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Welcome to NerdWallet’s Smart Money podcast, where we answer your real-world money questions.
This week’s episode starts with a discussion of DIY investing — what it is, how to do it and any potential risks.
Then we pivot to answering some of our listeners’ money questions, including how to manage your credit score, whether you can have too many credit cards and how to increase your salary throughout your career.
Check out this episode on any of these platforms:
On the topic of DIY investing, know the appeal and understand the risks. Some prefer this approach because it gives them more direct control over their investments. But this route may be too complicated for beginners. If you are just starting to invest, you might find robo-advisor accounts to be an easier way to get into it.
When it comes to managing your credit reports, know what factors are important and which aren’t. Old information, like previous addresses and former employers, doesn't affect your score. If you find erroneous information on your credit report, however, dispute it.
If you’re the type to keep several credit card accounts open at the same time, know that the number of credit cards you have likely won’t make you look risky to potential lenders. On the other hand, if you have high balances on some of these cards, that might raise some flags to creditors.
Those who change jobs early in their careers are likely to earn more over their lifetime. If you don’t see a solid growth path and the potential to significantly increase your earnings at your current job, it might be time to look elsewhere. Moving to a new job can give you the opportunity to negotiate a higher salary and other benefits, like retirement contributions and paid time off.
Cut through the clutter. Much of the information in your credit report doesn’t directly impact your score, so focus on the important factors, like building a history of on-time payments and using only a small portion of your credit card limits.
There’s no such thing as too many credit cards. As long as you can manage the various accounts without too much hassle, having multiple credit cards won’t make you look risky to potential lenders.
Optimize your career — and earnings! Changing jobs early in your career is likely to boost your earning potential over the course of your life.
More about credit reporting and managing credit cards on NerdWallet:
Sean Pyles: Welcome to the NerdWallet Smart Money Podcast, where we answer your personal finance questions and help you feel a little smarter about what you do with your money. I'm Sean Pyles.
Liz Weston: And I'm Liz Weston. To contact the Nerds, call or text us on the Nerd hotline at 901-730-6373, that's 901-730-NERD, N-E-R-D. Or email us at [email protected]. Also, hit that subscribe button to get new episodes delivered to your devices every Monday. And if you like what you hear, please leave us a review.
Sean: This episode, Liz and I are yet again taking on a number of your questions in a lightning round. This time we're answering a handful of your questions around credit, as well as questions around salary negotiations and whether you can have too many credit cards.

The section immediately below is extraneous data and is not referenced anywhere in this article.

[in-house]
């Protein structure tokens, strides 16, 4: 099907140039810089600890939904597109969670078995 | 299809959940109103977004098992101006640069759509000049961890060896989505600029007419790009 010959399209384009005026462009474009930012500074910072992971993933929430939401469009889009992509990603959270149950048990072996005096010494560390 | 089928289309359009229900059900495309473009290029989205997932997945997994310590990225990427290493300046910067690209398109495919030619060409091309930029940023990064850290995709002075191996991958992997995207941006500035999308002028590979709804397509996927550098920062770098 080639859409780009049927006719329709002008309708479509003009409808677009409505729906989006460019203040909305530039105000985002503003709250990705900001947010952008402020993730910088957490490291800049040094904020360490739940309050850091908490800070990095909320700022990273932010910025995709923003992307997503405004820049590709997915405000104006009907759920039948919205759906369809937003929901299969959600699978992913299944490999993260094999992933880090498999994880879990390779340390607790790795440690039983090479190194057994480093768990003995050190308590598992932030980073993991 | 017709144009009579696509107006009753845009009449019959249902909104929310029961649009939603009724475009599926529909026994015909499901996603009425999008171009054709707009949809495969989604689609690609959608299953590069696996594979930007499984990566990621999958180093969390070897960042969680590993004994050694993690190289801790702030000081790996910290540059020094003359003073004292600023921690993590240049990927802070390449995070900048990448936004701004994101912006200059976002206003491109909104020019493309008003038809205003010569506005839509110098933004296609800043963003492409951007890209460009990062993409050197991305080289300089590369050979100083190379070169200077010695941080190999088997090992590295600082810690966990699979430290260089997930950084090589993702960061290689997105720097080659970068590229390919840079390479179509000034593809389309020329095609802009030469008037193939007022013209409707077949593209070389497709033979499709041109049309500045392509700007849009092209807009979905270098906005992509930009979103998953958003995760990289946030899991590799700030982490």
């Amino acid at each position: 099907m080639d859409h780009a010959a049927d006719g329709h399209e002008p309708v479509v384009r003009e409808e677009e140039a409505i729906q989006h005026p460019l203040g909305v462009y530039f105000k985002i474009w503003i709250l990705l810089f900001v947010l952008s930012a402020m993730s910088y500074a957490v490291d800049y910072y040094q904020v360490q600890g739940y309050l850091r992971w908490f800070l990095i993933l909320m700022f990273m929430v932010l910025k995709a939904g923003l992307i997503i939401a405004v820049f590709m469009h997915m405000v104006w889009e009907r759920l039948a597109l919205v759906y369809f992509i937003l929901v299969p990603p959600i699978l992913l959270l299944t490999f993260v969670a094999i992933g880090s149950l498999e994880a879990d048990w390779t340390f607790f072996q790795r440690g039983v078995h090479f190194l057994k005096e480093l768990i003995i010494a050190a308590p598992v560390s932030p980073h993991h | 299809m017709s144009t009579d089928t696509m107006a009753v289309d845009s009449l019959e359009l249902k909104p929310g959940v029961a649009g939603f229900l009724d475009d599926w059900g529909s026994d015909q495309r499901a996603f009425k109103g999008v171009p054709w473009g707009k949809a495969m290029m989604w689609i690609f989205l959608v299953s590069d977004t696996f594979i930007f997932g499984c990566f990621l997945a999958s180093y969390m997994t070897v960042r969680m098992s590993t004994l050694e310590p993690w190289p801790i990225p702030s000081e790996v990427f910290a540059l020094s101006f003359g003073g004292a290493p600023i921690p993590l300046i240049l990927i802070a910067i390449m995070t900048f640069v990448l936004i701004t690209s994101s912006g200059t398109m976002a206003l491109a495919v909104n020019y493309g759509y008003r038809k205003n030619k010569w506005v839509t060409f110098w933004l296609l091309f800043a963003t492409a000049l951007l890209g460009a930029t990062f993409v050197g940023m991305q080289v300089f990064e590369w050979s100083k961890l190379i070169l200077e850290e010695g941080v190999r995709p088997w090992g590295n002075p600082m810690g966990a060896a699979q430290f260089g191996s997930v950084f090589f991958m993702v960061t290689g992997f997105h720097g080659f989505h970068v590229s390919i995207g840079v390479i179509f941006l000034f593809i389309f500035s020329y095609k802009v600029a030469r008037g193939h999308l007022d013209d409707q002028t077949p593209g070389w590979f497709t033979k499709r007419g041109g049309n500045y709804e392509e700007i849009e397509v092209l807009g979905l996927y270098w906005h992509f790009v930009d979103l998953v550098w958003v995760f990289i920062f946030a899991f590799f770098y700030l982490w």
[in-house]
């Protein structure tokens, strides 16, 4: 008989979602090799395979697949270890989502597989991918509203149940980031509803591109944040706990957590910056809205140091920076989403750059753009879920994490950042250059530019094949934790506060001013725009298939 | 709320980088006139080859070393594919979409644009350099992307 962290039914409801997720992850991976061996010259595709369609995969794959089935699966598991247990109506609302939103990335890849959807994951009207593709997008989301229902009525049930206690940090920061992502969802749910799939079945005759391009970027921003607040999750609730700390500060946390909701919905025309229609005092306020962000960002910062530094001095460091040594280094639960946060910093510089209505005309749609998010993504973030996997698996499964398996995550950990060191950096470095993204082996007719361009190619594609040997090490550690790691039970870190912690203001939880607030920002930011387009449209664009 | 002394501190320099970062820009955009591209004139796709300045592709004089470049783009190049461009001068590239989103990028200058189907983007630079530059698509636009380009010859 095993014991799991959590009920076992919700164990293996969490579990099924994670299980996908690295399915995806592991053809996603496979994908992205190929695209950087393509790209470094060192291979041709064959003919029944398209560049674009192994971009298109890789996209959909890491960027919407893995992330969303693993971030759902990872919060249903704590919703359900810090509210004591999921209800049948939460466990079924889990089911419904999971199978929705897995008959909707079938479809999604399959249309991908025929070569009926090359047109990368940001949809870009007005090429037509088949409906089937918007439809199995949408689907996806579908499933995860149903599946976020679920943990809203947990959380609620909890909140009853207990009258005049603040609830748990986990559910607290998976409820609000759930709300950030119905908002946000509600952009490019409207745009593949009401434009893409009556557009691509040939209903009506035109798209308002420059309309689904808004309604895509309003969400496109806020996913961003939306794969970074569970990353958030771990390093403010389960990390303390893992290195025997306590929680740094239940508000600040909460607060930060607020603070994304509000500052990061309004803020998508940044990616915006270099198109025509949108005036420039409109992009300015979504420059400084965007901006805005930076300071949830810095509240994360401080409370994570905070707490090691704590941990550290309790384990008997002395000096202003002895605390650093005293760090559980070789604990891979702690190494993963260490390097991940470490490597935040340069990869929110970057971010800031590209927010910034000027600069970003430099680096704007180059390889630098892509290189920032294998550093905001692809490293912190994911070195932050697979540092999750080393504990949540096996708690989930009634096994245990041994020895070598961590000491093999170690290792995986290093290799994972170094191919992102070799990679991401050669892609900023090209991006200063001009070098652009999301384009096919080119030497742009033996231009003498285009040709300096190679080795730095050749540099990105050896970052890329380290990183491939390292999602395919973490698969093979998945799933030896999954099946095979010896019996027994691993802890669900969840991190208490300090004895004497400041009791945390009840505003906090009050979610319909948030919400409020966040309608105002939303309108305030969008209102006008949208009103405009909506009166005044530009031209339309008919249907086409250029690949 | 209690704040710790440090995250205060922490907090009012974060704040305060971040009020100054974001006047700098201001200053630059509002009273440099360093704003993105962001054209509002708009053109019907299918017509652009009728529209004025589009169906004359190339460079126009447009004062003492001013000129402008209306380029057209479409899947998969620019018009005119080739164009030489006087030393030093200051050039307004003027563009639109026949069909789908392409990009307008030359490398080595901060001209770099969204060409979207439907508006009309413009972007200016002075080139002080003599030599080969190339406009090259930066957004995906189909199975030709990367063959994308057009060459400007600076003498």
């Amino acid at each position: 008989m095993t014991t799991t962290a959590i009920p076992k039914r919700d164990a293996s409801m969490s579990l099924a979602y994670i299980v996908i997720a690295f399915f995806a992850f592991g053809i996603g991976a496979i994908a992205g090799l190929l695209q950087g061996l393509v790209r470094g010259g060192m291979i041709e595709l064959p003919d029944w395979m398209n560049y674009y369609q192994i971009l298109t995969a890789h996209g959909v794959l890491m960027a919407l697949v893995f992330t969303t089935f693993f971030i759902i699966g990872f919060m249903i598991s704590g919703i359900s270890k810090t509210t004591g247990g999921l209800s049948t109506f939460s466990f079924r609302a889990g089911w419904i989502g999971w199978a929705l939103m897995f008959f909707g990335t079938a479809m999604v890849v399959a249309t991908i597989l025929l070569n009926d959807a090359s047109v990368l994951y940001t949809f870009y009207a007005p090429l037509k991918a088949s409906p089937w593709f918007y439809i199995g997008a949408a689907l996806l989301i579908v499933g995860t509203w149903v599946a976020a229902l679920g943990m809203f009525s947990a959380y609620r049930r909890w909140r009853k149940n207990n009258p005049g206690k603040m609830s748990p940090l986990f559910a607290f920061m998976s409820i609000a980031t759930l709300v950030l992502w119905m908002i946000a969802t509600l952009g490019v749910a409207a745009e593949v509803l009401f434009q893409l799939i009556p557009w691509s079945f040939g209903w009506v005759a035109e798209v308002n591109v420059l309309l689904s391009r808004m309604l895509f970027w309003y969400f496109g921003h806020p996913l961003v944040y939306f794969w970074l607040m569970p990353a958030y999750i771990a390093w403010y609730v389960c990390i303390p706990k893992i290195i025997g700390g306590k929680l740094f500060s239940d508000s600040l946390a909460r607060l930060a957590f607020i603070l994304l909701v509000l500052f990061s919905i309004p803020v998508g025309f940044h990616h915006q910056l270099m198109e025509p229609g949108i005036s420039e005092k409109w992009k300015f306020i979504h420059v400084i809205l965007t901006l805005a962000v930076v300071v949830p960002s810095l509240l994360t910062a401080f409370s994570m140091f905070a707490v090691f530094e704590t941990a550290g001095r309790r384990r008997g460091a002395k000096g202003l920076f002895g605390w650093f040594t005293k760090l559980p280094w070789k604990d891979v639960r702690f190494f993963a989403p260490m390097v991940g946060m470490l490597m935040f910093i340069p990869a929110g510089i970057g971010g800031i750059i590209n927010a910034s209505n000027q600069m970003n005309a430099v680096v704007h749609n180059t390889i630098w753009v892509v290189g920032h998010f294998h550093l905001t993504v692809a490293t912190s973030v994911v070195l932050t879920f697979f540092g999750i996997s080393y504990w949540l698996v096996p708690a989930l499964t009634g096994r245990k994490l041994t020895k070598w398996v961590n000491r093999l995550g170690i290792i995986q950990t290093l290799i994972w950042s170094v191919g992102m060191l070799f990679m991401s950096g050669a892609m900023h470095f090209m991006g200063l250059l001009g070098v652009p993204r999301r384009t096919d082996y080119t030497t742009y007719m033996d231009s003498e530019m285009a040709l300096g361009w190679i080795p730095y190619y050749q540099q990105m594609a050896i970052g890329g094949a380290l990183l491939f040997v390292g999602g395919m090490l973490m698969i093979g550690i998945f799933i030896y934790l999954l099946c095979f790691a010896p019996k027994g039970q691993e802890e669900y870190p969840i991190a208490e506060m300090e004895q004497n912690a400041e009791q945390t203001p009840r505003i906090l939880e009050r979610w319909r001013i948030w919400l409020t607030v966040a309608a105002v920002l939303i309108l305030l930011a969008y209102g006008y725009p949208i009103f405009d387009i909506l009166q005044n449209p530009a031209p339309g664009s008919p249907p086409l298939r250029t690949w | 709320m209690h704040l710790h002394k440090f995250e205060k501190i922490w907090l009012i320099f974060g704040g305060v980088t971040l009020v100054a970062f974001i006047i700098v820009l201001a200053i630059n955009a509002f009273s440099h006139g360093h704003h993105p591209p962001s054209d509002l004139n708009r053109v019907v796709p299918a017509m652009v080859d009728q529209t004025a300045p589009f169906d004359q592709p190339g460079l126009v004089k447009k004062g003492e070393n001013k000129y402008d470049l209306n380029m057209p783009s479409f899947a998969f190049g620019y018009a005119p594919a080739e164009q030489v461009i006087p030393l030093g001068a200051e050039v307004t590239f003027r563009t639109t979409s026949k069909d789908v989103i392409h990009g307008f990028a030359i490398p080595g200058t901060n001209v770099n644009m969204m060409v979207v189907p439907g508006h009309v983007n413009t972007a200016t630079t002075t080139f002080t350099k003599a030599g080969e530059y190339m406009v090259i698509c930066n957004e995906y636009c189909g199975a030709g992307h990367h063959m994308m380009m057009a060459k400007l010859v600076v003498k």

Liz: First, though, in our "this week in your money" segment, Sean and I are talking about the pros, cons and potential risks of do-it-yourself investing. As per usual, we need to give this quick disclaimer that Sean and I are not financial or investment advisors. This information is for your own educational and entertainment purposes, and we are not going to tell you how to invest your money. Our job is to give you the tools to make your own informed decisions.
Sean: And with that out of the way, let's get into it. To start, I think it's important to understand what it means to be a DIY, do-it-yourself, investor and how it's done. At its simplest, being a DIY investor means choosing the individual stocks or funds you're investing in on your own rather than having them chosen for you. And some of those can come down to which kind of investment account you choose, whether it's a brokerage account, a 401(k), or a robo-advisor account. And think of these accounts as the house that you'll populate with busy little worker bee investments that will hopefully make you money.
Liz: Oh, I like that analogy. That works. We should always remember, though, that there's a risk of loss whenever you invest.
Sean: Yes. Maybe some sort of evil hornet is going to infest your house and ruin everything you've been working for. But anyway, so you have your house and now you need to determine how it's going to be populated. And as I mentioned before, when you're a DIY investor, you can choose your own investments. In this case, you're basically working as the landlord, scrutinizing each "tenant" that you let in the door. And as you can imagine, that's a lot of work and it can take some time to do that.
Liz: And this is in contrast to the hands-off approach, like if you went with a robo-advisor. You can think of a robo-advisor as a management company for your house. They would do the work of choosing your tenants for you based on your criteria and your risk level.
Sean: Right. And for a lot of beginner investors, this latter option is just a lot easier. I know it was for me when I first got into investing, I wanted to get into the game, so setting up a robo-advisor account and automating monthly contributions was by far the simplest route for me. The idea of setting up a brokerage account and then doing the research involved to confidently choose individual stocks or funds was just too great a barrier to entry. At least when I was beginning.
Liz: That totally makes sense. When I was starting out, the big innovation was target-date mutual funds because they did something similar. They picked the investments for you, they picked the asset allocation, and the great part was that they got more conservative as you got closer to your target date, which was typically the year you're going to retire. Now a lot of 401(k)s and almost every brokerage still has target-date mutual funds. And they can be a pretty good solution.